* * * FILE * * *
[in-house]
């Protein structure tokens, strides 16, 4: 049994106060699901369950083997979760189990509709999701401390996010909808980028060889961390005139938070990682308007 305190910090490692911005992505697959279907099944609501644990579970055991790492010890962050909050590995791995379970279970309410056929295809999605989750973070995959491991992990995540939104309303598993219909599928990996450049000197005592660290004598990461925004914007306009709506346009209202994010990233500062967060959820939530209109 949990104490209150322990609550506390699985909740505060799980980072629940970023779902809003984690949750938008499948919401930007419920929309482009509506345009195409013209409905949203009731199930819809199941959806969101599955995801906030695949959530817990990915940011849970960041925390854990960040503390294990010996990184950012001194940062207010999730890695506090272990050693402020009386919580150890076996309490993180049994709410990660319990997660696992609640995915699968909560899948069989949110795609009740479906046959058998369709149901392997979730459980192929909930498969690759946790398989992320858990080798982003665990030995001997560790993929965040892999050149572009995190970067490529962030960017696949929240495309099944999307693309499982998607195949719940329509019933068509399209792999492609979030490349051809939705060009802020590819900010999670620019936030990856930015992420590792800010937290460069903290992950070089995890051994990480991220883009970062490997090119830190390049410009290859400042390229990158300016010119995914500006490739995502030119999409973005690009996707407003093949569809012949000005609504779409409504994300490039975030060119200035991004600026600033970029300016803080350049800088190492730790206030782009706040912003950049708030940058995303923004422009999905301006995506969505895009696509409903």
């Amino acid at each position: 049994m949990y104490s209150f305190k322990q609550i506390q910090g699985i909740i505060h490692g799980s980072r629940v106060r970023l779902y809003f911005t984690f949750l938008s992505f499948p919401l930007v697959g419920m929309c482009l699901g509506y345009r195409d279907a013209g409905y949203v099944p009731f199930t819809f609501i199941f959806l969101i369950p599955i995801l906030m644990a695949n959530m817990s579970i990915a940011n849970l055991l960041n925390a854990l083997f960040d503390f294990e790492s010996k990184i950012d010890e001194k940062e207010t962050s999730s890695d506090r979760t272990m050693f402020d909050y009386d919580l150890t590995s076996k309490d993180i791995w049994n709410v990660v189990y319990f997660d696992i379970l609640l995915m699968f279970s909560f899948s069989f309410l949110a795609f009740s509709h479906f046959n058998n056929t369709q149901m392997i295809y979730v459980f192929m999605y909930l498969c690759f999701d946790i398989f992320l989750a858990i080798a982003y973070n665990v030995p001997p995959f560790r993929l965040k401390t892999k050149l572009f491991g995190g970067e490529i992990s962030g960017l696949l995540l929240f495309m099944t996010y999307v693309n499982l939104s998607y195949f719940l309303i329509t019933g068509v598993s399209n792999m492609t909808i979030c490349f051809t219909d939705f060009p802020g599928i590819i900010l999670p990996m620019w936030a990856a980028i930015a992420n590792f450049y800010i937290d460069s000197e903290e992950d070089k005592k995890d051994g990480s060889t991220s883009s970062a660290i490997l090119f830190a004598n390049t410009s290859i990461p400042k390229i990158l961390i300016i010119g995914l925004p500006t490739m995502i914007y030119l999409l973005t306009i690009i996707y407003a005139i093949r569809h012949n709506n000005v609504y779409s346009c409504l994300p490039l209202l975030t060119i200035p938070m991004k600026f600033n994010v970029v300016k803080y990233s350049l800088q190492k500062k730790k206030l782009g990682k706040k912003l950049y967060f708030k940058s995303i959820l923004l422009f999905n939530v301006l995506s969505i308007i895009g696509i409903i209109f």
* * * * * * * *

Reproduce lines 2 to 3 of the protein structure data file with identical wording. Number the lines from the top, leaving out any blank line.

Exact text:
């Protein structure tokens, strides 16, 4: 049994106060699901369950083997979760189990509709999701401390996010909808980028060889961390005139938070990682308007 305190910090490692911005992505697959279907099944609501644990579970055991790492010890962050909050590995791995379970279970309410056929295809999605989750973070995959491991992990995540939104309303598993219909599928990996450049000197005592660290004598990461925004914007306009709506346009209202994010990233500062967060959820939530209109 949990104490209150322990609550506390699985909740505060799980980072629940970023779902809003984690949750938008499948919401930007419920929309482009509506345009195409013209409905949203009731199930819809199941959806969101599955995801906030695949959530817990990915940011849970960041925390854990960040503390294990010996990184950012001194940062207010999730890695506090272990050693402020009386919580150890076996309490993180049994709410990660319990997660696992609640995915699968909560899948069989949110795609009740479906046959058998369709149901392997979730459980192929909930498969690759946790398989992320858990080798982003665990030995001997560790993929965040892999050149572009995190970067490529962030960017696949929240495309099944999307693309499982998607195949719940329509019933068509399209792999492609979030490349051809939705060009802020590819900010999670620019936030990856930015992420590792800010937290460069903290992950070089995890051994990480991220883009970062490997090119830190390049410009290859400042390229990158300016010119995914500006490739995502030119999409973005690009996707407003093949569809012949000005609504779409409504994300490039975030060119200035991004600026600033970029300016803080350049800088190492730790206030782009706040912003950049708030940058995303923004422009999905301006995506969505895009696509409903």
């Amino acid at each position: 049994m949990y104490s209150f305190k322990q609550i506390q910090g699985i909740i505060h490692g799980s980072r629940v106060r970023l779902y809003f911005t984690f949750l938008s992505f499948p919401l930007v697959g419920m929309c482009l699901g509506y345009r195409d279907a013209g409905y949203v099944p009731f199930t819809f609501i199941f959806l969101i369950p599955i995801l906030m644990a695949n959530m817990s579970i990915a940011n849970l055991l960041n925390a854990l083997f960040d503390f294990e790492s010996k990184i950012d010890e001194k940062e207010t962050s999730s890695d506090r979760t272990m050693f402020d909050y009386d919580l150890t590995s076996k309490d993180i791995w049994n709410v990660v189990y319990f997660d696992i379970l609640l995915m699968f279970s909560f899948s069989f309410l949110a795609f009740s509709h479906f046959n058998n056929t369709q149901m392997i295809y979730v459980f192929m999605y909930l498969c690759f999701d946790i398989f992320l989750a858990i080798a982003y973070n665990v030995p001997p995959f560790r993929l965040k401390t892999k050149l572009f491991g995190g970067e490529i992990s962030g960017l696949l995540l929240f495309m099944t996010y999307v693309n499982l939104s998607y195949f719940l309303i329509t019933g068509v598993s399209n792999m492609t909808i979030c490349f051809t219909d939705f060009p802020g599928i590819i900010l999670p990996m620019w936030a990856a980028i930015a992420n590792f450049y800010i937290d460069s000197e903290e992950d070089k005592k995890d051994g990480s060889t991220s883009s970062a660290i490997l090119f830190a004598n390049t410009s290859i990461p400042k390229i990158l961390i300016i010119g995914l925004p500006t490739m995502i914007y030119l999409l973005t306009i690009i996707y407003a005139i093949r569809h012949n709506n000005v609504y779409s346009c409504l994300p490039l209202l975030t060119i200035p938070m991004k600026f600033n994010v970029v300016k803080y990233s350049l800088q190492k500062k730790k206030l782009g990682k706040k912003l950049y967060f708030k940058s995303i959820l923004l422009f999905n939530v301006l995506s969505i308007i895009g696509i409903i209109f």